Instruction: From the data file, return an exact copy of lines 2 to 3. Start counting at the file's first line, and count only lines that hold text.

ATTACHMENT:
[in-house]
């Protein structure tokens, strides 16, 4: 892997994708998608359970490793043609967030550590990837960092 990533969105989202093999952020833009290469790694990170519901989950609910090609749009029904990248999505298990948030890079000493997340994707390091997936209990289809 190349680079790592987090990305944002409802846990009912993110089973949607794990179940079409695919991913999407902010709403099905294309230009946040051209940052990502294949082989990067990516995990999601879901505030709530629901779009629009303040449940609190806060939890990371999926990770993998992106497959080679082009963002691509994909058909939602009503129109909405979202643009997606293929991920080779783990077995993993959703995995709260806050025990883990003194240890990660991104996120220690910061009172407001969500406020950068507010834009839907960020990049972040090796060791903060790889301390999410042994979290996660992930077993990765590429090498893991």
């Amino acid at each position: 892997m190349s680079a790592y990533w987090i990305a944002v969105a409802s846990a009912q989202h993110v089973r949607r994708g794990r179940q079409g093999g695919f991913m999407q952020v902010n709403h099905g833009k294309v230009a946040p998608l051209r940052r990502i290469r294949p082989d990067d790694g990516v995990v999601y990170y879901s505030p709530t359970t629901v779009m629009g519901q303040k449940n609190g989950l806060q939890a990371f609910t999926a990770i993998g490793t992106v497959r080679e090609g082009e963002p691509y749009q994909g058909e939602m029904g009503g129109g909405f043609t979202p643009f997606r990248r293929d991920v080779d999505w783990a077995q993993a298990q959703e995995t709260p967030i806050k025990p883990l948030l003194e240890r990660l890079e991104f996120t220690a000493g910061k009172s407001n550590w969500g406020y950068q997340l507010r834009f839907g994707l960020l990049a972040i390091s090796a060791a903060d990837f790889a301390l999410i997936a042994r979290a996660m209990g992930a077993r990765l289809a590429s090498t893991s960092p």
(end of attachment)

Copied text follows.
């Protein structure tokens, strides 16, 4: 892997994708998608359970490793043609967030550590990837960092 990533969105989202093999952020833009290469790694990170519901989950609910090609749009029904990248999505298990948030890079000493997340994707390091997936209990289809 190349680079790592987090990305944002409802846990009912993110089973949607794990179940079409695919991913999407902010709403099905294309230009946040051209940052990502294949082989990067990516995990999601879901505030709530629901779009629009303040449940609190806060939890990371999926990770993998992106497959080679082009963002691509994909058909939602009503129109909405979202643009997606293929991920080779783990077995993993959703995995709260806050025990883990003194240890990660991104996120220690910061009172407001969500406020950068507010834009839907960020990049972040090796060791903060790889301390999410042994979290996660992930077993990765590429090498893991």
């Amino acid at each position: 892997m190349s680079a790592y990533w987090i990305a944002v969105a409802s846990a009912q989202h993110v089973r949607r994708g794990r179940q079409g093999g695919f991913m999407q952020v902010n709403h099905g833009k294309v230009a946040p998608l051209r940052r990502i290469r294949p082989d990067d790694g990516v995990v999601y990170y879901s505030p709530t359970t629901v779009m629009g519901q303040k449940n609190g989950l806060q939890a990371f609910t999926a990770i993998g490793t992106v497959r080679e090609g082009e963002p691509y749009q994909g058909e939602m029904g009503g129109g909405f043609t979202p643009f997606r990248r293929d991920v080779d999505w783990a077995q993993a298990q959703e995995t709260p967030i806050k025990p883990l948030l003194e240890r990660l890079e991104f996120t220690a000493g910061k009172s407001n550590w969500g406020y950068q997340l507010r834009f839907g994707l960020l990049a972040i390091s090796a060791a903060d990837f790889a301390l999410i997936a042994r979290a996660m209990g992930a077993r990765l289809a590429s090498t893991s960092p």